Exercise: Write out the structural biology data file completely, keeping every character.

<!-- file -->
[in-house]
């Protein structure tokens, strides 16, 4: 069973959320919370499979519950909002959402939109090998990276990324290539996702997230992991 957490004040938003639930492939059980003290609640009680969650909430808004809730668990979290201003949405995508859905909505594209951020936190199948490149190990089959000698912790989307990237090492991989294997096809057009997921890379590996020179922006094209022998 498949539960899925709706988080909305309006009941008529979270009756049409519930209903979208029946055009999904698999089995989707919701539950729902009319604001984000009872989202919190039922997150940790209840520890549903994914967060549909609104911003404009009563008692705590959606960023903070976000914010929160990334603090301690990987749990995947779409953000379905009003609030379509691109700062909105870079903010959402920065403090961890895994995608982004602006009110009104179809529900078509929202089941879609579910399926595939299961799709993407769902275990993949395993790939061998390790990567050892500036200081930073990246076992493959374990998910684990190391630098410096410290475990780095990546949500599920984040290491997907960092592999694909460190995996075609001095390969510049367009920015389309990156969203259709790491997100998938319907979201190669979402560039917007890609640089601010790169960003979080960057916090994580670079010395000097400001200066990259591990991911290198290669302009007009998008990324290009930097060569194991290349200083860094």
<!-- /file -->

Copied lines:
[in-house]
């Protein structure tokens, strides 16, 4: 069973959320919370499979519950909002959402939109090998990276990324290539996702997230992991 957490004040938003639930492939059980003290609640009680969650909430808004809730668990979290201003949405995508859905909505594209951020936190199948490149190990089959000698912790989307990237090492991989294997096809057009997921890379590996020179922006094209022998 498949539960899925709706988080909305309006009941008529979270009756049409519930209903979208029946055009999904698999089995989707919701539950729902009319604001984000009872989202919190039922997150940790209840520890549903994914967060549909609104911003404009009563008692705590959606960023903070976000914010929160990334603090301690990987749990995947779409953000379905009003609030379509691109700062909105870079903010959402920065403090961890895994995608982004602006009110009104179809529900078509929202089941879609579910399926595939299961799709993407769902275990993949395993790939061998390790990567050892500036200081930073990246076992493959374990998910684990190391630098410096410290475990780095990546949500599920984040290491997907960092592999694909460190995996075609001095390969510049367009920015389309990156969203259709790491997100998938319907979201190669979402560039917007890609640089601010790169960003979080960057916090994580670079010395000097400001200066990259591990991911290198290669302009007009998008990324290009930097060569194991290349200083860094």